The Future of SAAS Is On-Demand: Use Experts to Drive Growth and Engagement


A few times a year I work to publish an article on important trends in technology and the way we work. In March of last year (PRe-COVID) I shared a FastCompany article- Remote work is the next diversity frontier. Today I would like to share a new article – The Future of SAAS Is on-Demand: Use Experts to Drive Growth and Engagement that was recently published in Tech Crunch.


For SaaS companies, not having a gig economy strategy as we start 2021 is like missing the internet trend in 1990 or failing to get ahead of the mobile revolution in 2010.

Leading SaaS are now using on-demand experts to revolutionize the customer experience. They’re growing revenue and post-sales retention and even using the insights to build better products. According to Staffing Industry Analysts (SIA), the global gig economy is approaching $5 trillion as project-based staffing continues this digital transformation. SaaS superstars like Amazon AWS and Qualtrics have been investing in on-demand expertise for years, and in 2019, market research firm Million Insights published a market report that predicted tech services will be a trillion-dollar market by 2025. Much of this growth boils down to some simple facts about the increasingly emotional act of consumption.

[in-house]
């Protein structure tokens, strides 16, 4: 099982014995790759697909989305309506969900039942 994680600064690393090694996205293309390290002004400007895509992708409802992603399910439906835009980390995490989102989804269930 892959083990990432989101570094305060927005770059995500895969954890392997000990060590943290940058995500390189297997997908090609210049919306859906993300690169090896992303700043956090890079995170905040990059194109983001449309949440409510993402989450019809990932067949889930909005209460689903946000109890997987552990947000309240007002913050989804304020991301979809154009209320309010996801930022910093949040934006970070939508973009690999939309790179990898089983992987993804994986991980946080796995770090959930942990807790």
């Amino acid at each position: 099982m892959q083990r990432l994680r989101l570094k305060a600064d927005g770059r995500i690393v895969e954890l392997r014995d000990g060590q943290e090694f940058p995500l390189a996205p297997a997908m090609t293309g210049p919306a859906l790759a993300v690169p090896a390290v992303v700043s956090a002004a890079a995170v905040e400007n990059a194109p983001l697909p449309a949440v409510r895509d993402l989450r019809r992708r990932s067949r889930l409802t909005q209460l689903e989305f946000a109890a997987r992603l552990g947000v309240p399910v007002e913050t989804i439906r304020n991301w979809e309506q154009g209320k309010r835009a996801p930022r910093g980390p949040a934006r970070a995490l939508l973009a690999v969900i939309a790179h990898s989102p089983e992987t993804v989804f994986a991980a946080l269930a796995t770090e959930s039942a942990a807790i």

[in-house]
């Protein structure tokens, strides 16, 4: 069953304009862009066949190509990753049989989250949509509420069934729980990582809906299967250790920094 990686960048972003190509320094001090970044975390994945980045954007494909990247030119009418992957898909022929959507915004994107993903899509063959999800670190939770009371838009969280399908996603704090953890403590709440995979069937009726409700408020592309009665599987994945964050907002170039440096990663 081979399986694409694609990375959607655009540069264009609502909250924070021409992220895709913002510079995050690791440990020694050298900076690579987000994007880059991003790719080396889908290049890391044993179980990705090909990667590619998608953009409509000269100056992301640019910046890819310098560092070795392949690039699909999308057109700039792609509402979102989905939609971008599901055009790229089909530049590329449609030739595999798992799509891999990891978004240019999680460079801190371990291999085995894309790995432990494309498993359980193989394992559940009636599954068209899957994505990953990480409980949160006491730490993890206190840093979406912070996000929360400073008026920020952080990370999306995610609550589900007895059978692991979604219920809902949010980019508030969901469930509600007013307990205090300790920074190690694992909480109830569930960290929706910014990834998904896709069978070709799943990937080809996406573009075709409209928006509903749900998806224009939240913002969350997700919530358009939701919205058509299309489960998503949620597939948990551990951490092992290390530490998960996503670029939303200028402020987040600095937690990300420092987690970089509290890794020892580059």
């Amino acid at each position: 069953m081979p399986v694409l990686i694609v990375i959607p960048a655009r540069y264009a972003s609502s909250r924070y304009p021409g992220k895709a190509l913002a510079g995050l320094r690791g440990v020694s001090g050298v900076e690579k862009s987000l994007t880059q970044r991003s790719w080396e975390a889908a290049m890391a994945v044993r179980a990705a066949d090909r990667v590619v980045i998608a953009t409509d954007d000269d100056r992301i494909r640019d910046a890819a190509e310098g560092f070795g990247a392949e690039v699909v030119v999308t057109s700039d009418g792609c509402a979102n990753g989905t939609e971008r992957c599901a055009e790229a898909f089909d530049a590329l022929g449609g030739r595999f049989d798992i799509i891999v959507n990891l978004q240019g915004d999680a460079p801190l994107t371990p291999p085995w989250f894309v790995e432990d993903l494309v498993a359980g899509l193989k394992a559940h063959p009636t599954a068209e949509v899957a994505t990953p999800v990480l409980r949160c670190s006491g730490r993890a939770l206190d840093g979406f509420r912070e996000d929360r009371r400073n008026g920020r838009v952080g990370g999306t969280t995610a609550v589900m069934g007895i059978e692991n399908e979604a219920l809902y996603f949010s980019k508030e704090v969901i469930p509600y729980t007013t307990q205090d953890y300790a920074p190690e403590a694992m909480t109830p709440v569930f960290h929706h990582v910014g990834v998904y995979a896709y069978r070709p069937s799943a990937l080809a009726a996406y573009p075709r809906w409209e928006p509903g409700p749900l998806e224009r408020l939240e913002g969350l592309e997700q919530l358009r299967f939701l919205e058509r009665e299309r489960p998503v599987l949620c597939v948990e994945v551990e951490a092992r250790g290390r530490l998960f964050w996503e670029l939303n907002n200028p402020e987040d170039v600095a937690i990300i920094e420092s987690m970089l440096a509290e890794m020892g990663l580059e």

2013 Gallup report found that customers who had a strong attachment to a brand spend a full 23% more than an average customer of the same brand.

By bringing human experts into their software solutions, companies can engage with their customers to solve problems more efficiently and in a more personalized manner.

Conversely, more than eight in 10 executives interviewed in a 2015 report from The Economist Intelligence Unit believed their companies lose sales each year because of a failure to engage properly with the customer.

By bringing human experts into their software solutions, companies can engage with their customers to solve problems more efficiently and in a more personalized manner while simultaneously gathering important insights about how to make their products more intuitive.

It’s a win-win for both sides, but it involves putting aside the notion that new product features will solve your customers’ every need. They won’t. In fact, more than 80% of new product features are never used.